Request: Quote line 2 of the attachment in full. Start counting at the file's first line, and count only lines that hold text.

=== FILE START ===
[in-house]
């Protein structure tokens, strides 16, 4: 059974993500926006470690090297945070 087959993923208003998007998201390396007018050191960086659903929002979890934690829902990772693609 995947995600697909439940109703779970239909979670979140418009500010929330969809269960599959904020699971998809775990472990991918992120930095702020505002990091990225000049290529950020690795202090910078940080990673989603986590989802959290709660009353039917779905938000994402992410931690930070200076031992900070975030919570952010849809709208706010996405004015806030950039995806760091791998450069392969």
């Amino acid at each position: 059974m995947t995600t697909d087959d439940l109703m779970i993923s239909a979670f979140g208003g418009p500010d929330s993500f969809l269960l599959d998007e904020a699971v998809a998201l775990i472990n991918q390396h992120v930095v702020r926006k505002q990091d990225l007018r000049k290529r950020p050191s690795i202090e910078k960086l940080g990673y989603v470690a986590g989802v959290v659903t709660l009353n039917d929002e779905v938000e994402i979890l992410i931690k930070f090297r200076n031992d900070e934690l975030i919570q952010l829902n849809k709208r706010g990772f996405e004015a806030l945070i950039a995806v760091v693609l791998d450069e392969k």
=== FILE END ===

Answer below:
């Protein structure tokens, strides 16, 4: 059974993500926006470690090297945070 087959993923208003998007998201390396007018050191960086659903929002979890934690829902990772693609 995947995600697909439940109703779970239909979670979140418009500010929330969809269960599959904020699971998809775990472990991918992120930095702020505002990091990225000049290529950020690795202090910078940080990673989603986590989802959290709660009353039917779905938000994402992410931690930070200076031992900070975030919570952010849809709208706010996405004015806030950039995806760091791998450069392969």